“Cultures are made up of communication processes. And all forms of communication, as Roland Barthes and Jean Baudrillard taught us many years ago, are based on the production and consumption of signs (145). Thus there is no separation between ‘reality’ and symbolic representation. In all societies humankind has existed in and acted through a symbolic environment. Therefore, what is historically specific to the new communication system, organized around the electronic integration of all communication modes from the typographic to the multisensorial, is not its inducement of virtual reality but the construction of real virtuality. I shall explain, with the help of the dictionary, according to which: ‘virtual: being so in practice though not strictly or in name,’ and ‘real: actually existing’ (146). Thus reality, as experienced, has always been virtual because it is always perceived through symbols that frame practice with some meaning that escapes their strict semantic definition. It is precisely this ability of all forms of language to encode ambiguity and to open up a diversity of interpretations that makes cultural expressions distinct from formal logical/mathematical reasoning. It is through the polysemic character of our discourses that the complexity and even contradictory quality of messages of the human mind manifest themselves. This range of cultural variation of the meaning of messages is what enables us to interact with each other in a multiplicity of dimensions, some explicit, some implicit. Thus, when critics of electronic media argue that the new symbolic environment does not represent ‘reality’, they implicitly refer to an absurdly primitive notion of ‘uncoded’ real experience that never existed. All realities are communicated through symbols. And in human, interactive communication, regardless of the medium, all symbols are somewhat displaced in relation to their assigned semantic meaning. In a sense, all reality is virtually perceived.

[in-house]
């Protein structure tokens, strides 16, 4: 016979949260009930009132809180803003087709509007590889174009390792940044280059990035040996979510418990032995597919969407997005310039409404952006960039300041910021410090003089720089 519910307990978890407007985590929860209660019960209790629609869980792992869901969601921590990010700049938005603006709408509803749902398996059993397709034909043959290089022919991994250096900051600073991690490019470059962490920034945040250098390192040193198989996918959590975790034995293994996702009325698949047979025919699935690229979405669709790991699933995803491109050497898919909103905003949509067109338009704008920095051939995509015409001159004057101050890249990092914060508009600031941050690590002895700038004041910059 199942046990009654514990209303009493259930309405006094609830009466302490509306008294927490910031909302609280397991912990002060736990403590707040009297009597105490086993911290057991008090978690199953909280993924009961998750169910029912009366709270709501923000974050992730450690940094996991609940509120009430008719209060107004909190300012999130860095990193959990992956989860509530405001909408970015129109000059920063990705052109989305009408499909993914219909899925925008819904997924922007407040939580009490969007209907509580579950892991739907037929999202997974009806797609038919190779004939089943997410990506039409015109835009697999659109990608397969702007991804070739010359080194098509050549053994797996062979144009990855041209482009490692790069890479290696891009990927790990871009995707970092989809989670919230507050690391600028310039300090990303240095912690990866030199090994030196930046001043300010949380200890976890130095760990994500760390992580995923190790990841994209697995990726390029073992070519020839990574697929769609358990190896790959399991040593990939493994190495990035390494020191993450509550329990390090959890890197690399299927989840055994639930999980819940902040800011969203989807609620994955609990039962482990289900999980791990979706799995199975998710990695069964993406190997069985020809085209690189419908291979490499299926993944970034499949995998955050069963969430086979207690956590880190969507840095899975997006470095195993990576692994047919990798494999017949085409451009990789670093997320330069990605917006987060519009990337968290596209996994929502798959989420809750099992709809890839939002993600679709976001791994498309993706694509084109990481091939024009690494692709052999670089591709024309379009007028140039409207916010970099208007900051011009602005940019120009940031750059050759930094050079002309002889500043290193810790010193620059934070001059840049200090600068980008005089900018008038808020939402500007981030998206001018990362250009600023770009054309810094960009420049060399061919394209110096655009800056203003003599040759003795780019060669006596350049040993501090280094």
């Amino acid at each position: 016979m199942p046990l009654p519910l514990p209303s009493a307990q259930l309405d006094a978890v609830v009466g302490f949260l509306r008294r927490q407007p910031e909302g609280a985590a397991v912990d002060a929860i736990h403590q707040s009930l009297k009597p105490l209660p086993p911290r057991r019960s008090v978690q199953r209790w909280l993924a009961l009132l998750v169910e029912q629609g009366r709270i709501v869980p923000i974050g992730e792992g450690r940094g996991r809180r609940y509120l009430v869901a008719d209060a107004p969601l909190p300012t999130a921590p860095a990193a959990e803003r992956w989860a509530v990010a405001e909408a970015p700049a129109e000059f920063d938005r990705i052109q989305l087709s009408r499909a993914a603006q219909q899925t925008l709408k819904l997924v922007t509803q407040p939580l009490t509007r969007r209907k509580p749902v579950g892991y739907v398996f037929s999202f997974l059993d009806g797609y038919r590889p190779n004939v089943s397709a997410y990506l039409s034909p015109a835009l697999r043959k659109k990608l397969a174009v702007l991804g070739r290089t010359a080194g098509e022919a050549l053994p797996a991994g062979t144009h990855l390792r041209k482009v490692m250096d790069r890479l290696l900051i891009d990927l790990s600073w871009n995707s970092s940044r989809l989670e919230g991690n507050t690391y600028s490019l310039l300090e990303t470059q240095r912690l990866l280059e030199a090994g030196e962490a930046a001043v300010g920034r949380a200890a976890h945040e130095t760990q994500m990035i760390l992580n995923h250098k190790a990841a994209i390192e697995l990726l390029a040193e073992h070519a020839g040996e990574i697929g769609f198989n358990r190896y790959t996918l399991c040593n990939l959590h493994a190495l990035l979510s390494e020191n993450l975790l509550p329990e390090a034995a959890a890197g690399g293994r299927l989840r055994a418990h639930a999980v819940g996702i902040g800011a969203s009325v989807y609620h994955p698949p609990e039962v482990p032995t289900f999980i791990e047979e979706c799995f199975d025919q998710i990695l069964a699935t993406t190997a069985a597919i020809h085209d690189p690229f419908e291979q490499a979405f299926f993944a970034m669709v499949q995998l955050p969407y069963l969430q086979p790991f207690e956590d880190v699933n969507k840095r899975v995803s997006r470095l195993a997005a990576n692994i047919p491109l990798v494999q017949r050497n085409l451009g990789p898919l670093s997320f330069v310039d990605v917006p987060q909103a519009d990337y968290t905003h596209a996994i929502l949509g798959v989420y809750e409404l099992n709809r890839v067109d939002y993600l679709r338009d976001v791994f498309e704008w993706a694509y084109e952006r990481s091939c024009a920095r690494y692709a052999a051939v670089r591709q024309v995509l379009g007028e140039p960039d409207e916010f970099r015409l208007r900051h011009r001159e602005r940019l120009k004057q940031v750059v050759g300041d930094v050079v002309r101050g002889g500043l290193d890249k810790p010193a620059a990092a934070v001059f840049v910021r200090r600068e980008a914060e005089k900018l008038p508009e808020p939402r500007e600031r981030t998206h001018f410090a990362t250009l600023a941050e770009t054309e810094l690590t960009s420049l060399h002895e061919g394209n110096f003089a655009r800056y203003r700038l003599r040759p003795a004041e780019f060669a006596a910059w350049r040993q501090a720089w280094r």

145 Baudrillard (1972); Barthes (1978).
146 Oxford Dictionary of Current English (1992).”
- Castells, M., 2009. The Rise of the Network Society, Wiley-Blackwell, p. 403